The Houseguest Crisis: 5 Reasons Why Visiting You Makes Me Anxious

It’s 9 am as I write this. I’m already showered and wearing jean shorts in place of my ratty boxers, and have haphazardly smeared a concealer under my eyes in an effort to look somewhat pulled together. This is because I’m not in my own home, but in the home of someone else, and while I’m here (or any place that isn’t mine for that matter) I deem the dry-drool-on-the-face look as inappropriate, and make sure to wash and moisturize before surfacing.

My dear friend has invited me to stay with her and her beautiful family for the weekend. Tia, her hunky husband, and their beautiful 11-month-old daughter will be hosting me for three glorious nights. This translates into approximately nine meals, three showers (four if I squeeze in a run), and somewhere in the neighborhood of 75 hours of self-imposed stress.

Being somewhere aside from my own home means smoking less, wearing a bra, and watching my language, especially around the young one. You’d think that I’d appreciate the cleaner breathing, extra support, and opportunity to speak like the lady I was raised to be, but really I’m just writhing with anxiety, sitting here in something other than my sleep clothes.

Being someone’s guest comes with a gamut of pressures. No matter how much I say I like the break from my own life (“OMG it’s so good to get a break from my own life!”), there are still a few little things that make these vacations from reality double as an exercise in deep breathing, self-soothing, and quiet, introspective suffering.

1. I feel utterly useless

It seems that it’s the inborn nature of a host to decline help at all costs. Be it in the kitchen, with the cleaning, or even with the grocery bill. Notwithstanding the fact that I’m a terrible cook, watching someone else prepare meals for me while I sit there idly can only be described as painful. When I ask if I can do anything, and I’m told to “just relax,” all I want to do is explode into a million pieces all over their stylish open-concept living space. Then we’ll see how much they enjoy cleaning after me.

2. I feel like a child again

Perhaps it’s because “my roof; my rules” was essentially a household mantra growing up, but when I’m visiting friends, I feel the need to ask permission for everything. In the last 12-or-so hours, I have asked permission to walk to the store, to have a shower, and to make a phone call on their landline. Each time I ask, my hosts look at me with that you’re-a-grown-ass-woman-why-in-God’s-name-are-you-asking? expression. Although I know it’s silly, I can’t stop myself. For example, I’d really like to have a second cup of coffee right now, but I’m just waiting for my friend to return to the kitchen so I can request her blessing.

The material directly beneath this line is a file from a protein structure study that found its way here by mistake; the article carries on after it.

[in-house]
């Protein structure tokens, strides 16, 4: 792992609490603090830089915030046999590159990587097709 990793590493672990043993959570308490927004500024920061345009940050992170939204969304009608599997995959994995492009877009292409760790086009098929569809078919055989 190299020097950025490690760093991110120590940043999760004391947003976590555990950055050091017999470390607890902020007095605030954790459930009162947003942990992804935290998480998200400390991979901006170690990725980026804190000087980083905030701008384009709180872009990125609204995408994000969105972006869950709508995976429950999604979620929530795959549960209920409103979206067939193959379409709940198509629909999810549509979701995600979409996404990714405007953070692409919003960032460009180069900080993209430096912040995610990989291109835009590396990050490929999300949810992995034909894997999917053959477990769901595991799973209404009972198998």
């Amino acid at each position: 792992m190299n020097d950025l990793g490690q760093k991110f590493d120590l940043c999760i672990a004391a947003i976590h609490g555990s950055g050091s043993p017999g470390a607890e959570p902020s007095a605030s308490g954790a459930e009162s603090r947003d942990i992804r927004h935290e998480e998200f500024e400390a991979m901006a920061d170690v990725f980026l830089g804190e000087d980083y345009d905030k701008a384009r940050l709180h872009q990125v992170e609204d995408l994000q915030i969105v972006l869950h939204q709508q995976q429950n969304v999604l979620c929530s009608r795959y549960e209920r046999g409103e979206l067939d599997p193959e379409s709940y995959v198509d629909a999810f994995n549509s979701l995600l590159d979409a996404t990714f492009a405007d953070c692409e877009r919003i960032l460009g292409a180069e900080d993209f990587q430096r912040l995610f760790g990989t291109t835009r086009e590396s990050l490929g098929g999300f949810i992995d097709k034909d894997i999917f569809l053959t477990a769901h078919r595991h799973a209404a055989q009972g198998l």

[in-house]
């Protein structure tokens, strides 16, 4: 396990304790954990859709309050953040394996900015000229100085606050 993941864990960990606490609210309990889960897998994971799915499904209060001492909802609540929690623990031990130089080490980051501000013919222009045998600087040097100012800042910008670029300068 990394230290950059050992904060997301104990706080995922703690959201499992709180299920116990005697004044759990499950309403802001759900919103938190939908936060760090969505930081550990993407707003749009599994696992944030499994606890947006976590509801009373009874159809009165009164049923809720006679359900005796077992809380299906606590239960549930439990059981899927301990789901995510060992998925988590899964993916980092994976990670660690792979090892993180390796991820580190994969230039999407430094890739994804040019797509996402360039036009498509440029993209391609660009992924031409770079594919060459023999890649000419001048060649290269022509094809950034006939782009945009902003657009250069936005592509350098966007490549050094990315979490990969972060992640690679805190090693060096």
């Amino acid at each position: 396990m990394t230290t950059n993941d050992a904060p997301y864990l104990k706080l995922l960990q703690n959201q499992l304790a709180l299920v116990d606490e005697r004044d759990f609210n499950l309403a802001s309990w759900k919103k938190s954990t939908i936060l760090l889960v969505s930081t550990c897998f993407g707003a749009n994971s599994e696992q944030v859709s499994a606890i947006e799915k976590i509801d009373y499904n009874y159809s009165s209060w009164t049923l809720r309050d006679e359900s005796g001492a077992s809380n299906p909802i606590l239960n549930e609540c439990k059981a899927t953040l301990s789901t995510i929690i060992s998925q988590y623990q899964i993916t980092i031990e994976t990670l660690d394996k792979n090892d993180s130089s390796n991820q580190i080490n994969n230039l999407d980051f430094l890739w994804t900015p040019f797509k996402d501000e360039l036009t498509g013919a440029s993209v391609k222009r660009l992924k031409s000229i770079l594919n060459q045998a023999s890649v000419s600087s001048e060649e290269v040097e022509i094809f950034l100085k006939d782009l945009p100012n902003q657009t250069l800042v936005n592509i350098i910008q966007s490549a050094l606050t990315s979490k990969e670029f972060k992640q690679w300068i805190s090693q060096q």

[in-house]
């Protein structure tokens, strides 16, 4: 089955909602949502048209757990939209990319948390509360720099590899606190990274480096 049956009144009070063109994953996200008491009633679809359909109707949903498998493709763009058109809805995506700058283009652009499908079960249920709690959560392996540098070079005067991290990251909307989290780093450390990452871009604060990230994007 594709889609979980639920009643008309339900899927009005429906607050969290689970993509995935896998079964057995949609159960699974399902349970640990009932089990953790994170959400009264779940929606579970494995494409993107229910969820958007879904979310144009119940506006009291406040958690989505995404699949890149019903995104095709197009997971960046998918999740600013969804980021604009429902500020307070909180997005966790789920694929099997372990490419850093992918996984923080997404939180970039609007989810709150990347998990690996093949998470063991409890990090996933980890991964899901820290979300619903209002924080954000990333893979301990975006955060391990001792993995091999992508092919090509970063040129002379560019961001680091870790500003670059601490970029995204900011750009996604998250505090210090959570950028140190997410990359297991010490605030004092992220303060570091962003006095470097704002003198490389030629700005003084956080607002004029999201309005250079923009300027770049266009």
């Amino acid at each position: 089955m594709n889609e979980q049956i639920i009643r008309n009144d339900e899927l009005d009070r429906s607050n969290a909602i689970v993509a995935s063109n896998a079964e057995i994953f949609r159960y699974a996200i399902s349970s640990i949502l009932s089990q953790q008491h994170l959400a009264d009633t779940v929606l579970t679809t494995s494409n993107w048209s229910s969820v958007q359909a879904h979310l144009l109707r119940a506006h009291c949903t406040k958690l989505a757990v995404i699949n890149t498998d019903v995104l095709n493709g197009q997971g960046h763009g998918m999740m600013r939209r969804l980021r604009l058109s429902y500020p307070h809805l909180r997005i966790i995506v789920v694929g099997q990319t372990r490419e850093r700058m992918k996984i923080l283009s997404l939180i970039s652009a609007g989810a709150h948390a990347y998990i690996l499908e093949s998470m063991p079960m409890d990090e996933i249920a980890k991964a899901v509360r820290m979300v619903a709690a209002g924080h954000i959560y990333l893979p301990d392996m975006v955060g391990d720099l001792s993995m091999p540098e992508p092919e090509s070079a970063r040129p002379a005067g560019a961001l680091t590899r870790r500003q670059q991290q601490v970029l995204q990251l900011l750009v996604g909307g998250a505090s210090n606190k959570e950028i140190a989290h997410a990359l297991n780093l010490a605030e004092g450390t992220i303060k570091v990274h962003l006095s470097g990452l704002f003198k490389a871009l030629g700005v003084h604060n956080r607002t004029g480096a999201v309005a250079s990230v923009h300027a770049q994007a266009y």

3. I feel ashamed of my normal bodily functions

Point blank: Pooping in someone else’s washroom is always unpleasant. I know everybody does it, but that does not detract from how I feel having to sneak off unnoticed, packing matches in my back pocket, and performing a kind of game day, locker room speech in my head so as to motivate myself like The Little Engine That Could. I do this because the alternative to having a bowel movement is holding it in, and holding it in just creates more chaos for me in the long run when I go home.

4. I feel like I should have brought a better gift

Like any good houseguest would, I thought to bring a gift. I opted to purchase a basket, and fill it with things like candles, soaps, and coasters. Now, after expressing my need to do a load of laundry at some point during my stay, inquiring about why they’ve chosen to use powdered milk replacement rather than real milk, and asking for a tuna can in which to place my cigarette butts, I worry that I should have filled the wicker basket with Bounce sheets, dairy products, and one of my beautiful (read: horrid) handmade ashtrays instead.

5. I feel as though I can’t assess my own wants and needs

Every time I am asked what I want to do, all I can conceive to answer with is, “What do YOU want to do?” The same goes for eating, watching and listening. Being someone’s guest suddenly robs me of my ability to discern my own preferences. Should my host reveal that she rides a unicycle as her sole form of fitness, unicycle riding will instantly become my favourite pastime as well, and I will gingerly agree to spend the day with a rock-hard, semi-cylindrical apparatus jammed up against my labia. (It would be really easy to make a sex joke here, but there’s a baby within earshot.)

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